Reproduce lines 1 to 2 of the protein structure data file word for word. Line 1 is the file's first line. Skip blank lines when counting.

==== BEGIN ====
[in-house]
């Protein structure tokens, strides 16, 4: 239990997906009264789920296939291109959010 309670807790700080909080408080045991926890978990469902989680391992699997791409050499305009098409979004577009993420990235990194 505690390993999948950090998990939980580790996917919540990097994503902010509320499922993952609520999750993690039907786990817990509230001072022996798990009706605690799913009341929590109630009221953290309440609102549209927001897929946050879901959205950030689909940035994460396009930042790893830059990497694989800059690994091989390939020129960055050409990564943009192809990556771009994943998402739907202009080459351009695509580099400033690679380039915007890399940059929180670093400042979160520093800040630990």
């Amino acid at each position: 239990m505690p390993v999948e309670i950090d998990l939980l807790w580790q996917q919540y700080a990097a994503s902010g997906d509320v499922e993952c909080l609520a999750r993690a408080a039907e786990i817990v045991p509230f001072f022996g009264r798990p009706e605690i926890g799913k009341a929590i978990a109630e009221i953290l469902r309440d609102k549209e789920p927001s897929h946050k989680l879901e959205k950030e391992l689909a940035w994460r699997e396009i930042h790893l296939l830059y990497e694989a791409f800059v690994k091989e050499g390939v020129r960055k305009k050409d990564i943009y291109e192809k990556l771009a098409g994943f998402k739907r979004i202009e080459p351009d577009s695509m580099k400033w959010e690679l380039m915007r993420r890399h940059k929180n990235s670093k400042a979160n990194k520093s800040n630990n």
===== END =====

[in-house]
């Protein structure tokens, strides 16, 4: 239990997906009264789920296939291109959010 309670807790700080909080408080045991926890978990469902989680391992699997791409050499305009098409979004577009993420990235990194 505690390993999948950090998990939980580790996917919540990097994503902010509320499922993952609520999750993690039907786990817990509230001072022996798990009706605690799913009341929590109630009221953290309440609102549209927001897929946050879901959205950030689909940035994460396009930042790893830059990497694989800059690994091989390939020129960055050409990564943009192809990556771009994943998402739907202009080459351009695509580099400033690679380039915007890399940059929180670093400042979160520093800040630990």